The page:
I believe that our jobs are more at risk then others if it comes to this. I agree that we are not paid as much as we should be for all the professioanl development that we are required to have.I also believe we should test the effectiveness of everyone that deals with the students. How are the effectiveness of parents? Are they highly qualified? I love making a difference, but I am absolutely hate what it has come down to. Now I understand why many of my peers that I have graduated with have started teaching and ended up in other professions. We're losing good teachers due to the politics.

I'm a math coach at a middle school. I have taught language sheltered students for 8 years. This is what I see. I see good teachers teaching large classes with "regular" students. Regular students are language sheltered students and regular (not high achieving students). They are working hard with mediocre results. I see good teachers with "high achieving students" getting good results. The troubling part is that I see mediocre to bad teachers teaching "high achieving" students and they also get good results. My fear is that teachers will only want to teach the "high achieving students" so good results are guaranteed. This is NOT a positive for public education. We have underpaid teachers who are pressured to only teach high achieving students so that their jobs won't be threatened. There is something very wrong with this system.

I have been teaching for five years, and see with full clarity why many wonderful teachers are leaving the profession. This ridiculous requirement is simply one more addition to a long list of extraordinarily bad ideas. I teach all levels of students from gifted to severly below grade level. My gifted and honors students are high achievers, and rake in the top test scores. Students I have in 10th grade college prep. language arts who are reading at a 6th grade level don't often make the standardized cut (even when the tests are valid- which isn't as often as the politicians would like you to believe). Since I've jumped through the highly qualified teacher hoops, maybe I'm simply not effective because my struggling students only marginally improve. Since I can't seem to motivate the kid who has been absent for 8 consecutive days with unexcused absences- who is crying out in the hallway frantically dialing her cell phone to check the hospitals for her drunk mother, because she has already called all the bars and the jails- to do her research paper, I must not have a clue what I'm doing in a classroom. I'm sure it is just me. Give me an effective teacher course. That will solve it all.

Will they track test scores from different classes over a different set of years? I teach sophomores and only sophomores. Will they compare one class to another? Will they base my teaching over time with one year with a class, sometimes of transient students and absence problems?

Why do highly effective teachers seem to be the ones who can't wait to get out of the classroom and into administration? Some of us bust our buts to teach life lessons and career possibilities besides our curriculum, to students who say their, "parents never used that, why do we have to learn it?". Some of us don't coach sports. Some of us fail the football superstar who can't seem to do our classwork, let alone the homework. Are we not supposed to alert administration to students who they find really do have drugs on them at school, because it is a critical incident and will lower the school score? Make sure you are evaluated before the administrator who evaluates you gets their pink slip. Otherwise, you may be living in a county that says they can't find teachers in critical areas, while your resume is in each of their files and a substitute is “teaching“ the class. How many honors students can actually pass the college entrance test at the local community college without needing remedial classes?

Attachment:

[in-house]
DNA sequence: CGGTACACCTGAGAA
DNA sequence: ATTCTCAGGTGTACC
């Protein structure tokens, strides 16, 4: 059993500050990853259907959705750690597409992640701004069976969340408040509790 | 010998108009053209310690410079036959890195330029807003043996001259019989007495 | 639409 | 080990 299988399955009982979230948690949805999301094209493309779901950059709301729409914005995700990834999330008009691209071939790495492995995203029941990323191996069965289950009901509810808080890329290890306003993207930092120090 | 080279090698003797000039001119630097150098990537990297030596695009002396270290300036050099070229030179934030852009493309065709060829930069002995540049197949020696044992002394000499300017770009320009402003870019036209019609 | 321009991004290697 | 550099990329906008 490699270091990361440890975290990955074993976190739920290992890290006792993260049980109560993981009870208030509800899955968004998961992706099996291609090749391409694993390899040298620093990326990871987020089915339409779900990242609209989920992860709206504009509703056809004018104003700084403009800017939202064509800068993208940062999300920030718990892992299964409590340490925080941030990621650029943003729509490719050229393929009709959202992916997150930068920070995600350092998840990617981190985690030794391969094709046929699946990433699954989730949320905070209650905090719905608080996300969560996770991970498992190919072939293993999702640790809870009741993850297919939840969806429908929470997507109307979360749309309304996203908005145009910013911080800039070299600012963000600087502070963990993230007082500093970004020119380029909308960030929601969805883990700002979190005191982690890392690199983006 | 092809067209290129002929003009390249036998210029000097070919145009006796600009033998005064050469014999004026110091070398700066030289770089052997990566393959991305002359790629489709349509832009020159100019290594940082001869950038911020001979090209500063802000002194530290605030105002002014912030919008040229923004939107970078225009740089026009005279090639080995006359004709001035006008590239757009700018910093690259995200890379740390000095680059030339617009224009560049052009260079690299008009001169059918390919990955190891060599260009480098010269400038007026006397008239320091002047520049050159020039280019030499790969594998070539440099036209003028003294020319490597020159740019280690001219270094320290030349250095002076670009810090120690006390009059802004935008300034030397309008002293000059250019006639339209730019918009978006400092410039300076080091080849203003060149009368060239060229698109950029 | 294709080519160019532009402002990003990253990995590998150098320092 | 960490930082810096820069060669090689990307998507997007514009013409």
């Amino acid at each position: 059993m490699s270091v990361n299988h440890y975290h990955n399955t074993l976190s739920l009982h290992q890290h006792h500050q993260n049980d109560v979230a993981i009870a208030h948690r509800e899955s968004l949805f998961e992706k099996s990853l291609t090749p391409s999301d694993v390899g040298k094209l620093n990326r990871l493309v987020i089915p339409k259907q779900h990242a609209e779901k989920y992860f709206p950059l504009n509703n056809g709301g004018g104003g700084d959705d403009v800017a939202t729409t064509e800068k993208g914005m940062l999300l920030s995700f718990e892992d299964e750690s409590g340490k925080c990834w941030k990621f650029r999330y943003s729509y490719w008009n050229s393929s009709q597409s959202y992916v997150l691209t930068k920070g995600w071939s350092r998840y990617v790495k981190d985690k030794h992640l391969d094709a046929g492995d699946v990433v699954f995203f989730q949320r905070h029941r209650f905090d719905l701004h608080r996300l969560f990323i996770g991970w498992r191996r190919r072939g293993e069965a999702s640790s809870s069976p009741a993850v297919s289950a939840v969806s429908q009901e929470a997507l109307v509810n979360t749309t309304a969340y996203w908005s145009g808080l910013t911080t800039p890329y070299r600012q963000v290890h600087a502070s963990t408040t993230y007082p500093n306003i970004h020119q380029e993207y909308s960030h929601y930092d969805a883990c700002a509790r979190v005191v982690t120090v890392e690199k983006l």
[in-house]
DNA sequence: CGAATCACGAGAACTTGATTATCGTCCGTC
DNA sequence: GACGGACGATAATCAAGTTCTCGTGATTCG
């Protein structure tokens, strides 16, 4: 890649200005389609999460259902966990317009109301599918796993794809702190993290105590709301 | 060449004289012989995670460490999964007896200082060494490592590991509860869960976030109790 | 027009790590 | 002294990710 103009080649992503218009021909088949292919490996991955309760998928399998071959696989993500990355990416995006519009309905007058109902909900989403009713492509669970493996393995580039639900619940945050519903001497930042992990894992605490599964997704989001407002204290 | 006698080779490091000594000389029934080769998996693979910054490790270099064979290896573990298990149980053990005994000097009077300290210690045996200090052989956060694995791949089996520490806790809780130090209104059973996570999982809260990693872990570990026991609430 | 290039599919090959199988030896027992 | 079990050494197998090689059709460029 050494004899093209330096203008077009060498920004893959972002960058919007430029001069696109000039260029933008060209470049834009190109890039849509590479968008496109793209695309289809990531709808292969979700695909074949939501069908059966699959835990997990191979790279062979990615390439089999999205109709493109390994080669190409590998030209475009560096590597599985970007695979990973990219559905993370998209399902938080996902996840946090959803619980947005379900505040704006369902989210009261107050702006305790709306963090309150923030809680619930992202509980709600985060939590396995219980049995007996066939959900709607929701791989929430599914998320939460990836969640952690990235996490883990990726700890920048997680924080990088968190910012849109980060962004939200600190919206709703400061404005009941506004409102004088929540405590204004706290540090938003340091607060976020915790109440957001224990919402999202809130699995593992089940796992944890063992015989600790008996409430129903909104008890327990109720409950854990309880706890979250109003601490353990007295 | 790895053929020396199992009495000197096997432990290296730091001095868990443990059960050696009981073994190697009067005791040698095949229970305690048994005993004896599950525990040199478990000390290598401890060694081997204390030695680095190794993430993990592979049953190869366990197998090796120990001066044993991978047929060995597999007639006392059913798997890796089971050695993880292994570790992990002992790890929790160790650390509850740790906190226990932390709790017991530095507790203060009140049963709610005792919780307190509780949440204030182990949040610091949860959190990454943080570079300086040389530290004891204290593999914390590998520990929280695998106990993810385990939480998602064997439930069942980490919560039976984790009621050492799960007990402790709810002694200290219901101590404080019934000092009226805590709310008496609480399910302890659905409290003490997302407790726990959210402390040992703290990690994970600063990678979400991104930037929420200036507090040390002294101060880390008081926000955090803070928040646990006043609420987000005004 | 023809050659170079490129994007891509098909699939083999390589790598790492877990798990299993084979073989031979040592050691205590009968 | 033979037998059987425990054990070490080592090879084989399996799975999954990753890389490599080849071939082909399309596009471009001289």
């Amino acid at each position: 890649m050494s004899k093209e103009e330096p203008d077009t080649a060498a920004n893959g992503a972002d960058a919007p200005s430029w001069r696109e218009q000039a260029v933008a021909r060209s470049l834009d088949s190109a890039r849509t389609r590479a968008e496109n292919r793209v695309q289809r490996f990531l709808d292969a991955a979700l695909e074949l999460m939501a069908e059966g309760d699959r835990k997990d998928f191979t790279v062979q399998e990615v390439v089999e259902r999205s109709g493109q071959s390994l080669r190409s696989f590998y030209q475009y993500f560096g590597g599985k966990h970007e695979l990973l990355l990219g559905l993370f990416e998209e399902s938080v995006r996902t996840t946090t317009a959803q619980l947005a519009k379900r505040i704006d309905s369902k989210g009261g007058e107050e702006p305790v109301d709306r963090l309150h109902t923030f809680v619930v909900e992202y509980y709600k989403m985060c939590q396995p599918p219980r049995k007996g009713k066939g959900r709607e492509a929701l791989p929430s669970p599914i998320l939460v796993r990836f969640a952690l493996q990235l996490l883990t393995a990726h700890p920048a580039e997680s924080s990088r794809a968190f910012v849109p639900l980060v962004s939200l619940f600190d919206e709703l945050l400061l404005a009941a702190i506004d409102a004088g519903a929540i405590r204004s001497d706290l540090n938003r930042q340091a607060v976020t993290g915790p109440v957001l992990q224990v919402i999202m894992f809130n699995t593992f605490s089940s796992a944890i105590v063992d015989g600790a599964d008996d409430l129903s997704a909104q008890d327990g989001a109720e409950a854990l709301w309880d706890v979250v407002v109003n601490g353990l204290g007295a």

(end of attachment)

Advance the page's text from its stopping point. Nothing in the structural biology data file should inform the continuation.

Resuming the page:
It is imperative that we address the deficits and disparities in state testing across the nation before we get onto a new 'measure' for teachers based on profoundly unreliable and arbitrary tests. Multiple choice test containing poor quality test items and setting arbitrary cut scores are hardly the type of indicator that we want to use to gauge an entire profession.

I am a 20 yr veteran educator/reading specialist who currently works on a reservation. My experiences at school are very much like those mentioned here.

By the time I am well into my retirement years, there will be a national curriculum for students and teachers to follow. It would take away the current overriding issues if we had one set curriculum and set of teaching standards for the whole nation to practice. Other parts of the world have national exams to pass before matriculating students from one level to the next. Why don't Americans consider such a practice?

I meet and exceed the "highly qualified" requirements under NCLB, am an honors graduate in literacy and reading education, have taught jr. college remedial reading and ELL writing. It seems to me that as long as we splinter our thinking to the point of delineating pedagogic practices, that no matter how hard we all work to perfect our teaching, there will always be argument over what should be done as opposed to what has been done in education. Teacher's job is not limited to instruction; we wear too many hats, and entertain too many kinds of "audiences" on a daily basis in the classroom--is this a hinderance to our credibility and accountability? Unfortunately, yes!

Using student testing as a means of grading teachers is unreliable. First, if the test is low stakes for the students, most quickly figure out they don't have to try very hard. Second, parents (in California) allow students to skip the test through a waiver. Motivated parents like that generally have students who would have done well. Third, a teacher's performance is one of numerous outside factors outside of our control that influence student performance on test. Imagine grading a dentist on whether his patients brushed and flossed between checkups.